Aboriginal groups working to improve the health of their country


By Jamie Hearn
Senior Land Services Officer - Central Murray Ramsar project

P: 03 5881 9925 | M: 0447 420 789 | jamie.hearn@lls.nsw.gov.au

Phil Hudson and Amos Kerr erecting a rabbit-proof fence on a direct-seeded sandhill

The NSW Central Murray Ramsar site incorporates the traditional lands of the Perrepa Perrepa, Wamba Wamba and Yorta Yorta people. Central Murray Ramsar forests are within areas managed by Moama, Cummeragunja and Deniliquin Local Aboriginal Land Councils (LALCs).

The Yarkuwa Indigenous Knowledge Centre is developing a management plan for the Werai Forest as part of a process to transfer management and ownership to the Werai Land and Water Aboriginal Corporation. This transfer of the Werai Forest back to the Traditional Custodians shows the local Aboriginal people's strong connection to the Ramsar site.

Over the past year, several Indigenous groups have successfully undertaken projects to restore and improve the condition of the Ramsar site.

The Moama LALC has completed a sixteen-week fox baiting program in the Koondrook-Perricoota Forest, with over 400 baits taken over the two eight-week blocks. Over the past three years, 1600 baits have been taken from the forest, significantly reducing the area's fox population. Additional spotlighting surveys carried out confirm the lack of fox numbers.

Moama LALC also placed more than 2 km of netting fence around direct seeding sites in the forest to help control rabbit grazing pressure on sensitive sandhill sites. John Kerr, CEO of the Land Council, said, "The long-term effects of this program have been very beneficial to our community by creating pathways and employment for our community members. This has given members a range of skills, creating future potential employment pathways through training gained by this project. Unfortunately, due to the shorter nature of the contracts, staff turnover can sometimes be an issue, but this can and has led to other opportunities elsewhere, which is a great outcome."

Fox baiting was new to the Yarkuwa crew as they took on a similar project around the Yadabal Lagoon in the Werai forest. With some initial guidance from a local baiting contractor, staff from Yarkuwa undertook a successful twelve-week intensive baiting program to complement other activities they had undertaken at the site, including revegetation, exclusion fencing and monitoring. A total of 71 baits were taken from around the lagoon. The team from Yarkuwa also assisted staff from La Trobe University in a turtle monitoring program underway nearby.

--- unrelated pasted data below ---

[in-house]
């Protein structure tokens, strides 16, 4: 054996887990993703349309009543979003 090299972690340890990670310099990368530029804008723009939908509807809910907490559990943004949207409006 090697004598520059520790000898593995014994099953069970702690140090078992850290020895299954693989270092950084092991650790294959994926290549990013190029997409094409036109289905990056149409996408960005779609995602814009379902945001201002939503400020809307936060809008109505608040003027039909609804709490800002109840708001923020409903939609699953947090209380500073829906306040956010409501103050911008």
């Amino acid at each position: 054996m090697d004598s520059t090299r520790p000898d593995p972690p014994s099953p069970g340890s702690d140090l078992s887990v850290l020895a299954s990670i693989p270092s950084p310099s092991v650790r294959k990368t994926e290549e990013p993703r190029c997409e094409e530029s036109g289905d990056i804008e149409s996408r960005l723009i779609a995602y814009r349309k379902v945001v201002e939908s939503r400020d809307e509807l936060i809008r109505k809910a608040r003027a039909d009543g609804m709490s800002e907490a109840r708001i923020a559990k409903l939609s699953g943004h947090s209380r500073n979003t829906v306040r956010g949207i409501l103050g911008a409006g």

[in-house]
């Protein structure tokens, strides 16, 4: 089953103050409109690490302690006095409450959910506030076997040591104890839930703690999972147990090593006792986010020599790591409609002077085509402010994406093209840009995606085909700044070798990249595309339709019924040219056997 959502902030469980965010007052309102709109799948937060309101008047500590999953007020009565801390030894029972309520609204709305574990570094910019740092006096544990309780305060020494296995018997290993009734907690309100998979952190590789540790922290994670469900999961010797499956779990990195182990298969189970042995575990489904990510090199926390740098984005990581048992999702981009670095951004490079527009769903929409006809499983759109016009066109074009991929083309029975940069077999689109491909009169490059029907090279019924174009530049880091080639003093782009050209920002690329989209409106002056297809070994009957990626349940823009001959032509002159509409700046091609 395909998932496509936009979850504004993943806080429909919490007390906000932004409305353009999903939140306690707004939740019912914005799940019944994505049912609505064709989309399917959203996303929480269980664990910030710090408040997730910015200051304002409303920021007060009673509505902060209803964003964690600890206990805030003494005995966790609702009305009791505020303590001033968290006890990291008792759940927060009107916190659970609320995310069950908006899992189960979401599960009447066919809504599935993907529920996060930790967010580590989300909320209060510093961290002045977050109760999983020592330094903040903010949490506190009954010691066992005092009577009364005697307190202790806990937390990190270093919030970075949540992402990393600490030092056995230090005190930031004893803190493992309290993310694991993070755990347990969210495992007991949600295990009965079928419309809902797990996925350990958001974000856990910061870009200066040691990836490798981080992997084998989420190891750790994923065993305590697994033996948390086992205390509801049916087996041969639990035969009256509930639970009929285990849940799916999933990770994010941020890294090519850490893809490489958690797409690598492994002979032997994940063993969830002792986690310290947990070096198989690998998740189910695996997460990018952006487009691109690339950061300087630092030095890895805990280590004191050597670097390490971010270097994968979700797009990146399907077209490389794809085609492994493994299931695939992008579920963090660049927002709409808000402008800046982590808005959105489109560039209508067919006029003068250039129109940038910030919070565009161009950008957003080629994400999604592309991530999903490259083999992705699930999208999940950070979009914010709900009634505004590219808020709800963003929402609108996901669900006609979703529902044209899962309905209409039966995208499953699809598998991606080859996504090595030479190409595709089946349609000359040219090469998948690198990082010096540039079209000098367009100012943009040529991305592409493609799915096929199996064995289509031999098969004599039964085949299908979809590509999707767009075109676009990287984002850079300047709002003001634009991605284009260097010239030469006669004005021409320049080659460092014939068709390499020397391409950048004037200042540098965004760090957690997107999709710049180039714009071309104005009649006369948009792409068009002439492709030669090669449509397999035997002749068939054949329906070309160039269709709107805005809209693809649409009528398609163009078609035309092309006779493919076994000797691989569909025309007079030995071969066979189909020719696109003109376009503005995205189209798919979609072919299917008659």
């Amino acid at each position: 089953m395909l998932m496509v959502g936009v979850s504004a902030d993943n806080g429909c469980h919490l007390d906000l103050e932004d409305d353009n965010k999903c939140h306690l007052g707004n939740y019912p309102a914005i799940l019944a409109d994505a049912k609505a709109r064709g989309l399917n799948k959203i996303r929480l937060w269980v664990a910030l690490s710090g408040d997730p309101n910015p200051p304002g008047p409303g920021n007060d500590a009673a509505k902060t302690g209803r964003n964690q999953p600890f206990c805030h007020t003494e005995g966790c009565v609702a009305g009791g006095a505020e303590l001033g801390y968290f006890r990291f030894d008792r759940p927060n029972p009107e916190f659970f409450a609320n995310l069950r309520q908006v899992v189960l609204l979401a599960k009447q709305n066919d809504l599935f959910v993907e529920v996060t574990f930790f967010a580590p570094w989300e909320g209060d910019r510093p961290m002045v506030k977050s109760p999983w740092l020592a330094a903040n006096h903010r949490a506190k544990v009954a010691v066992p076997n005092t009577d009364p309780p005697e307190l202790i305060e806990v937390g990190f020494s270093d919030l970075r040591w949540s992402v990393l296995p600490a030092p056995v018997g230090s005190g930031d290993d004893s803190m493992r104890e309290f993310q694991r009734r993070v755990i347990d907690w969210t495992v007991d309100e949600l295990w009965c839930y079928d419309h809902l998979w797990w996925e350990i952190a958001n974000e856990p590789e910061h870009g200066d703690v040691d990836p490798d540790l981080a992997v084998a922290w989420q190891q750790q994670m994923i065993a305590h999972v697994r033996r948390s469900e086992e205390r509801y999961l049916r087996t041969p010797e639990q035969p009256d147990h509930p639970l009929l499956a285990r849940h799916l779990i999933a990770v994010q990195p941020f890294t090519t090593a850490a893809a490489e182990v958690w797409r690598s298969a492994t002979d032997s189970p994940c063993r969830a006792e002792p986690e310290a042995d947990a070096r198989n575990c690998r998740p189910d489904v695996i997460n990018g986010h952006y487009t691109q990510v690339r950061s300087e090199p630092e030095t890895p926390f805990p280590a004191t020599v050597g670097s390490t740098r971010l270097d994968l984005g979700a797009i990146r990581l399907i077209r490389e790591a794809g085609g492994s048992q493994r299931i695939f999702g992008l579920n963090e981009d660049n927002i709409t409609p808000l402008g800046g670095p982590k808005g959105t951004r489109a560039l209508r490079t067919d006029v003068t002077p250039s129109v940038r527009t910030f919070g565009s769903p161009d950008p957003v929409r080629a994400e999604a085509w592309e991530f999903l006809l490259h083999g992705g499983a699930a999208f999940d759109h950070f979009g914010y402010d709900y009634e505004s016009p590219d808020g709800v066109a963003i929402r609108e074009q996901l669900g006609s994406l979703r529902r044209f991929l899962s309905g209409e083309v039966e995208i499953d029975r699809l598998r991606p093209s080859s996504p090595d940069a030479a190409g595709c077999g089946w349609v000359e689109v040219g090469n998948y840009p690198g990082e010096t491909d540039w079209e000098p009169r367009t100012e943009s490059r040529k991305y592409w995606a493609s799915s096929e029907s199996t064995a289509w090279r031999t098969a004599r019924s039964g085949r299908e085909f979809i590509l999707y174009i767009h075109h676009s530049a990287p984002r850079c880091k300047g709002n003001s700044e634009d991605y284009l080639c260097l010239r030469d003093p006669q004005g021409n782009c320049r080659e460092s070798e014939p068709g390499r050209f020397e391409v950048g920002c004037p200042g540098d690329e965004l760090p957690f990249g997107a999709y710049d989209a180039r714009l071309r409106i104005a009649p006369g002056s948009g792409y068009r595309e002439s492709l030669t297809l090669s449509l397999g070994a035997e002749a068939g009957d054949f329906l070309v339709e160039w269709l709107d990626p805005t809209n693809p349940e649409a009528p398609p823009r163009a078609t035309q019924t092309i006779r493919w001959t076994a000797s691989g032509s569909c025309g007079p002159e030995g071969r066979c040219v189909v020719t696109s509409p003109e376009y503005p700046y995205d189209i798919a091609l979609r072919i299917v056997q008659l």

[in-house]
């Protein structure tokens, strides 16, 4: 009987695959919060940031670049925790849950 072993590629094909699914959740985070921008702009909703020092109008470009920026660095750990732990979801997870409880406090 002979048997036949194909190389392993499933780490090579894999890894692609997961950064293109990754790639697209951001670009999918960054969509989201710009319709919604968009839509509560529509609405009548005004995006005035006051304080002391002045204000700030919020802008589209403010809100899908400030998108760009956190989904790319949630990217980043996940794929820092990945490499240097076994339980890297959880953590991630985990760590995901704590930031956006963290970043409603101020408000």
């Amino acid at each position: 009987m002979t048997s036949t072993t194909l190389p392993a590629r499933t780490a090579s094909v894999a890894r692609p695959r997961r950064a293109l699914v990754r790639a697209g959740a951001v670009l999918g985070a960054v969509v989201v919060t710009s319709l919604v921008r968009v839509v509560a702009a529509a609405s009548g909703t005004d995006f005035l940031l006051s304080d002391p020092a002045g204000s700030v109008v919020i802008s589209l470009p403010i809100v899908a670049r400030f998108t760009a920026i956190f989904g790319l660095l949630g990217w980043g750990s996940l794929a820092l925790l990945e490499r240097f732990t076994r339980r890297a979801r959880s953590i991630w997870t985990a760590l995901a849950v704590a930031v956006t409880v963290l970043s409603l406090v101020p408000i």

African boxthorn is extremely invasive and can impact ecological and agricultural systems by taking over cropping and grazing areas, outcompeting native species and providing harbour for rabbits and other feral animals.

Over the past year, Cummeragunja LALC joined forces with the Murray River Council to tackle a significant infestation on their property adjacent to the Millewa Forest near Mathoura. After initially attempting to remove the large plants manually, they engaged the Murray River Council's boxthorn puller to complete the work. Over 250 ha of the heavily infested country has been treated with an estimated 50,000 plants pulled or sprayed. Discussions on training Cummeragunja members to spray any regrowth and smaller plants for the rest of the property are currently underway for the upcoming year.

Last year, other significant achievements for the Ramsar project included a pest animal thermal survey covering almost 40,000 ha of the Millewa group of forests, highlighting the large number of feral deer at the site. The implementation of revegetation works and turtle and small-bodied native fish monitoring programs at critical wetlands in the area and trials to measure the impact of saturation fox baiting on turtle nest predation rates.

Joey Briggs and Tracey Hamilton with Rob Black

Top photo: Phil Hudson & Amos Kerr, Moama LALC erecting a rabbit-proof fence on a direct-seeded sandhill in Koondrook-Perricoota Forest.

Bottom photo: Joey Briggs and Tracey Hamilton from Yarkuwa Indigenous Knowledge Centre with Rob 'Blacky' Black, Saunders Spraying in Werai  Forest.

This project is supported by Murray Local Land Services, through funding from the Australian Government's National Landcare Program.

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